Then there is the Crystal Palace Subway. Hidden below the roaring A212, it's a crypt of Italianate cream and terracotta brickwork held aloft by a forest octagonal trunks — a dazzling subterranean antechamber you'd expect to discover beneath a cathedral, not abandoned at the side of an A road.
It's the work, of course, of those industrious Victorians — and was once as practical as it was beautiful.
The Disneyland of its day
As many know, the south London neighbourhood of Crystal Palace gets its name from Joseph Paxton's great glass greenhouse, which was moved here following 1851's Great Exhibition in Hyde Park.
When it opened in its new location just south of Sydenham, the Crystal Palace — as it was dubbed by Punch magazine — became a Disneyland of its day, with exotic exhibits, funfairs, firework displays and balloon rides. There were season tickets and even branded bottles of ginger beer. All it was missing was a big-eared mascot.
The attraction had its own purpose-built train station (today's Crystal Palace station), but its popularity was such that a second was mooted; this one on the London, Chatham and Dover Railway (whose insignia you can still see today writ large at Blackfriars).
Enter Crystal Palace High Level Station on 23 December 1865 — providing a shorter, less steep schlep to all the fun of the fair — plus the unique opportunity for first-class passengers to arrive via its rather magnificent subway. (There's a wonderful sketch of top-hatted gentlemen with canes and woman in flowing dresses, admiring the brickwork back in the day.)
Crystal Palace goes up in smoke
Over the years, sadly, the public gradually fell out of love with the Crystal Palace; as Disused Stations explains, by 1890 it had been divvied into booths and stalls, and looked rather 'seedy'. A sudden coup de grace came about on 30 November 1936, when the whole thing mysteriously went up in flames. The high level station itself survived, but not long after, the roof was seriously damaged by second world war bombs. It fell into disrepair.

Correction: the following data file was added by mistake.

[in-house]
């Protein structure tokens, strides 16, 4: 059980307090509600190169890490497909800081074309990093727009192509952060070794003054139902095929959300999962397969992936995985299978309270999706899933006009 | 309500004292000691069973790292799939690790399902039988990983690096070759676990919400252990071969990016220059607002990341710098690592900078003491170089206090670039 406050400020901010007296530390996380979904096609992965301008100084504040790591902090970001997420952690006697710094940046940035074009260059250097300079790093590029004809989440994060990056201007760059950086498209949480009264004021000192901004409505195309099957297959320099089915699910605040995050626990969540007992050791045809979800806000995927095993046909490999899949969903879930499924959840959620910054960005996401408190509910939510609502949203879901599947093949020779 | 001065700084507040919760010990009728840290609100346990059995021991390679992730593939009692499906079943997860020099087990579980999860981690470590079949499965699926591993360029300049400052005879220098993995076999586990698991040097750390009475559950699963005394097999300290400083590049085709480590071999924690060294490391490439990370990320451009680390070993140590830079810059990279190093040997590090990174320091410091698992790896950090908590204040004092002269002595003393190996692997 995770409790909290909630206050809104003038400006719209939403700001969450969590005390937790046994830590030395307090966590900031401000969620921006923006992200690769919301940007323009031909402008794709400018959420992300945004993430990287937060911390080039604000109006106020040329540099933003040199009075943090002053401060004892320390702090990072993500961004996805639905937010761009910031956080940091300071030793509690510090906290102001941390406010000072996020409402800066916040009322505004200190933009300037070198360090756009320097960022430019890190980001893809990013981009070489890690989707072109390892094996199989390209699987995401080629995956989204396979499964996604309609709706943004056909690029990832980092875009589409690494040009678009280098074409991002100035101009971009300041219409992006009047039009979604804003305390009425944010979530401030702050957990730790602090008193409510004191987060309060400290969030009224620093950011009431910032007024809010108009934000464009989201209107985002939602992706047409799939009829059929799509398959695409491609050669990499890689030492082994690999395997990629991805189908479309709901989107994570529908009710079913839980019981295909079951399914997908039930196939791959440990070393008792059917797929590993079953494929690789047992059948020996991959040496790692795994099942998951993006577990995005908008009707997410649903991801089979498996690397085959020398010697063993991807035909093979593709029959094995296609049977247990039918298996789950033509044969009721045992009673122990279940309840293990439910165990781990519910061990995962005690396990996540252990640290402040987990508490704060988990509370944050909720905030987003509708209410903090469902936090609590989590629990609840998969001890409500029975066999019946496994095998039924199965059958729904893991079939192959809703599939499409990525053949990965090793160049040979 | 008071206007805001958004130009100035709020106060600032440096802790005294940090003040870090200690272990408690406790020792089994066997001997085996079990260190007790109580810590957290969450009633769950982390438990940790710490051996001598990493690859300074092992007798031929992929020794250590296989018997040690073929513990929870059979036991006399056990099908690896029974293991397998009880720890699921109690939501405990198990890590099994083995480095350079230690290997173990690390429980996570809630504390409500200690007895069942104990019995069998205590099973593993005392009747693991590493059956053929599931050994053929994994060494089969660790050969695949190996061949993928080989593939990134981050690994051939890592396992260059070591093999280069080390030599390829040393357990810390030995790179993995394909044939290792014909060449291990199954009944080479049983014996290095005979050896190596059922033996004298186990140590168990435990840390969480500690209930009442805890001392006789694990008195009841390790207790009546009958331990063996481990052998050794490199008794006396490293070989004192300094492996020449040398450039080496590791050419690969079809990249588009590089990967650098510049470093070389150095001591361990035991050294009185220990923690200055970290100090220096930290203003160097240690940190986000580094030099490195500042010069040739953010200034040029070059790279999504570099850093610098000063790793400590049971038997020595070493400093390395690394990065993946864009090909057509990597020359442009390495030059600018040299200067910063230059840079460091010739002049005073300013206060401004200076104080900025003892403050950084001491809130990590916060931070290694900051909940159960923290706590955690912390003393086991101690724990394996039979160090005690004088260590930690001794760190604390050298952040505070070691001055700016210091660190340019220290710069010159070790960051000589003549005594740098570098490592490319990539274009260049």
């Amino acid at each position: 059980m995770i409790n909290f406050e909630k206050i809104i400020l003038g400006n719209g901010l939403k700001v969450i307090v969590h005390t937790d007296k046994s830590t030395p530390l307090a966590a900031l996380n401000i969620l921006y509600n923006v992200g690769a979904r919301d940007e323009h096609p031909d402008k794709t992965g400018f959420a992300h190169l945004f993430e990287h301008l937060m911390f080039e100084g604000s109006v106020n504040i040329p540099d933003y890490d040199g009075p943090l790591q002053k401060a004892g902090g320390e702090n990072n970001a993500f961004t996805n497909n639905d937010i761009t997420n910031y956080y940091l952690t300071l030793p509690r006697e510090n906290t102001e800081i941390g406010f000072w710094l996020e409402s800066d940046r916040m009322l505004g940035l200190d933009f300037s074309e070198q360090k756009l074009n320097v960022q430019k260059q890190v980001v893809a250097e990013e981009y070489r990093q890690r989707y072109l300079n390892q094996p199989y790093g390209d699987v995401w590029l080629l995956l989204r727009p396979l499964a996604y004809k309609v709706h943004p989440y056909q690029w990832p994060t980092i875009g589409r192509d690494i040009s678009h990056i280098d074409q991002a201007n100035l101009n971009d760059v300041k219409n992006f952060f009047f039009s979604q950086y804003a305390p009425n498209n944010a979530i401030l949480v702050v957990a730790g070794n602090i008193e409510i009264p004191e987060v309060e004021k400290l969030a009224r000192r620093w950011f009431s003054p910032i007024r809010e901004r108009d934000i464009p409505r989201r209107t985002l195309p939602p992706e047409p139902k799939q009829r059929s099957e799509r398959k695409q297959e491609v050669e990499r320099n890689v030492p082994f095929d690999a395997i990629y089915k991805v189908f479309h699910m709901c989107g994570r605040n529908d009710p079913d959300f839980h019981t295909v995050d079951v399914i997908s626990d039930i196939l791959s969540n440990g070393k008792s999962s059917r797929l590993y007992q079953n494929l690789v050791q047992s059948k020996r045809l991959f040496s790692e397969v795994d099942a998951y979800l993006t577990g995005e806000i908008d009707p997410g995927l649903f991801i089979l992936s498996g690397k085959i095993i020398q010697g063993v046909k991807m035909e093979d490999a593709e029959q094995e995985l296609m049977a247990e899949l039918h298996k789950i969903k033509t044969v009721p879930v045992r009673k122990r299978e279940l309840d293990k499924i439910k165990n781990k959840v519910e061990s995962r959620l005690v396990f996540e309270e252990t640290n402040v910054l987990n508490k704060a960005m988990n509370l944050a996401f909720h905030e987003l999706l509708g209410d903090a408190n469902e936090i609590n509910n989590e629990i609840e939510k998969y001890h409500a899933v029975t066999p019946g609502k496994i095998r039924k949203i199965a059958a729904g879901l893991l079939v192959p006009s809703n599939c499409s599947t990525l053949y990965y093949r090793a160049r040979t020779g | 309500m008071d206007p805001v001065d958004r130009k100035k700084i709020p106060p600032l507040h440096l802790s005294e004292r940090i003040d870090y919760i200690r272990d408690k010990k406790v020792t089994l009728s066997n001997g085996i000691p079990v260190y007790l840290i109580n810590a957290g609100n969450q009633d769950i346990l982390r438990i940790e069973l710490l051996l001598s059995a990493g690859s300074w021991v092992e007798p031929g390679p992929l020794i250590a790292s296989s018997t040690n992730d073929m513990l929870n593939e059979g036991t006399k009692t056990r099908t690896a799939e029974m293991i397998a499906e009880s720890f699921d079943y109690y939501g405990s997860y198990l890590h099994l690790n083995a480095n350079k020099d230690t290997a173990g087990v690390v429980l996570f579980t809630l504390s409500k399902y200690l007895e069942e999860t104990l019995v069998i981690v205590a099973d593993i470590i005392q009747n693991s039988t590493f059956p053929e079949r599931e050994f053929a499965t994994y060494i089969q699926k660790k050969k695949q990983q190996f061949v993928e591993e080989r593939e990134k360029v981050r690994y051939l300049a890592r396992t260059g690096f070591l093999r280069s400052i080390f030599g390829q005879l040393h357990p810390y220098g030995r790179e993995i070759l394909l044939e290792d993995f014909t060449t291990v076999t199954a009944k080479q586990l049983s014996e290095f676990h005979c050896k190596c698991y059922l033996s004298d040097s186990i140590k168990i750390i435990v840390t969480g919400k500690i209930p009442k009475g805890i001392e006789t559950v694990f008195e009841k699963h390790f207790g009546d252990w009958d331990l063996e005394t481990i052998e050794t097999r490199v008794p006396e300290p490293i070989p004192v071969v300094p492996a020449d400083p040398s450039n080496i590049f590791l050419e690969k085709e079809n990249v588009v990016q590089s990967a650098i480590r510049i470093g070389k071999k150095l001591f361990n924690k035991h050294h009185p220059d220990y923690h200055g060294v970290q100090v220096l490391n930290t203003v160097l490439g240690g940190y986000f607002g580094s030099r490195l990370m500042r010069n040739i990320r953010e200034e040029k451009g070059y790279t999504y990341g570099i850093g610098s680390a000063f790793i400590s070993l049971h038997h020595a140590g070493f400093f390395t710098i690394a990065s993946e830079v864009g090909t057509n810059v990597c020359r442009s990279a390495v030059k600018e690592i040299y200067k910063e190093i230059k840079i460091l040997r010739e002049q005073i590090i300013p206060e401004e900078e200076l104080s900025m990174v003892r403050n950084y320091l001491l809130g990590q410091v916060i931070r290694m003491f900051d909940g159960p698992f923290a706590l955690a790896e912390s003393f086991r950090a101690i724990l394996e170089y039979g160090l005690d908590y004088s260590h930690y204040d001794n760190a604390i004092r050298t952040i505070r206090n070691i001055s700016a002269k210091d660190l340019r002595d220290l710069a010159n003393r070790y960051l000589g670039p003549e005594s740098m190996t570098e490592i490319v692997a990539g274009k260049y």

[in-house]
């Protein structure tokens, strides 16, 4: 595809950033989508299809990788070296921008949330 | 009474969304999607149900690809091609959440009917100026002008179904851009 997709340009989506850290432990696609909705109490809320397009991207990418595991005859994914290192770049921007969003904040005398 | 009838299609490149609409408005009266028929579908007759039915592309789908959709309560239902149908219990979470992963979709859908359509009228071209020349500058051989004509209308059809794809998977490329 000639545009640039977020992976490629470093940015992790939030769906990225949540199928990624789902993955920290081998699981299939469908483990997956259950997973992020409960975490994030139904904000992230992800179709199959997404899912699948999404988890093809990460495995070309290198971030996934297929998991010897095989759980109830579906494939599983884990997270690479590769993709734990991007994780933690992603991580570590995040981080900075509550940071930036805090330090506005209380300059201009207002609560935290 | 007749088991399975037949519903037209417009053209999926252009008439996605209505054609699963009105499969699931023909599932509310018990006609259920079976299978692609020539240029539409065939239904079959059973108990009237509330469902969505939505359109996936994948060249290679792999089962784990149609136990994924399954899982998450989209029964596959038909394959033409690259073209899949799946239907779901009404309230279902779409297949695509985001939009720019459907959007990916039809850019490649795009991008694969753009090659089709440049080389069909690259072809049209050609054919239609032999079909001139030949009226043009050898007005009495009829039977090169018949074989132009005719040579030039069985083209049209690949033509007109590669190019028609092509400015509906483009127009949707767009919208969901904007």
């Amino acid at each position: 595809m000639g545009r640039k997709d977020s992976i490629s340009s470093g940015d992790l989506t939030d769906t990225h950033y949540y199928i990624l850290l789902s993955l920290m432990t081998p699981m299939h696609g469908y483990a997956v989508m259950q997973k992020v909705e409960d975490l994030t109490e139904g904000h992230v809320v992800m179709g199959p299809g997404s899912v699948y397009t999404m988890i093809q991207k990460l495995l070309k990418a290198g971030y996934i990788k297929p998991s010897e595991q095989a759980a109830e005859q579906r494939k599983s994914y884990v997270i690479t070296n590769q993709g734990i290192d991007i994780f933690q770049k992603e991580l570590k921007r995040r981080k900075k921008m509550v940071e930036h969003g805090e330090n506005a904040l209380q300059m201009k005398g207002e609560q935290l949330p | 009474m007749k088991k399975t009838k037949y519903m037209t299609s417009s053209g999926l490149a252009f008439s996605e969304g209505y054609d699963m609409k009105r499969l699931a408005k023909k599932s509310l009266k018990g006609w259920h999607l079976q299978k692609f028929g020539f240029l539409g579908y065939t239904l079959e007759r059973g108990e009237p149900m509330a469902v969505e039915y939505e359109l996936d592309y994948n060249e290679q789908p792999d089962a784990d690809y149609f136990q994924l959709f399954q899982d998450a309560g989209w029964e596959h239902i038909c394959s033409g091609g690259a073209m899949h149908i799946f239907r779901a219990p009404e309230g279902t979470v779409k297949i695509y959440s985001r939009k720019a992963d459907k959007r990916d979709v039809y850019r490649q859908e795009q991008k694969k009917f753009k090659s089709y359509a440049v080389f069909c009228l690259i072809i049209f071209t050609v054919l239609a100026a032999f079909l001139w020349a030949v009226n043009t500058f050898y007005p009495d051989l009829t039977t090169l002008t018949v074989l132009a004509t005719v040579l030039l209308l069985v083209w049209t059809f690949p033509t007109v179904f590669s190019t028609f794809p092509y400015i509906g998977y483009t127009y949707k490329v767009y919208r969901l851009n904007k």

Still, the station, and its subway, soldiered on until 1954, when the last train departed. The grand building was all but demolished seven years later (damn you, the 1960s). The subway, though, was untouched — and thanks to its relatively sheltered position, has weathered the years well.
Since the passengers dried up, the subway has encountered a steady trickle of visitors; vandals lit fires in it during the 1960s (DAMN YOU, the 1960s); statues were stashed here in the 1970s, and it was the backdrop for for the Chemical Brothers' ravy Setting Sun video, shot here in the mid 1990s. Classical concerts have played out beneath the subway's ornate ceiling, too.
Occasional open days have taken place since 1979, and today are organised by Friends of Crystal Palace Subway. Until now, the only way of seeing the subway is at an open day, but now thrilling plans are afoot to restore the subway to its former glory.
With a grant of £2.8m secured — and planning permission granted by Bromley Council — the Crystal Palace Subway will be revived and taken off Historic England's 'at risk register'. Conservation architect firm Thomas Ford and Partners will clean the brickwork, clear staircases and construct a new steel and glass roof — turning the subway into a space that can be properly utilised and enjoyed — from as early as 2023. At last this tenacious south London treasure is getting the TLC it deserves.
Unfortunately, for anyone visiting the subway via Crystal Palace station, there's still the matter of a quarter-mile trudge up Anerley Hill. Where's a high level train station when you need one?
See a great timeline of the subway's history on the Friends of Crystal Palace Subway site.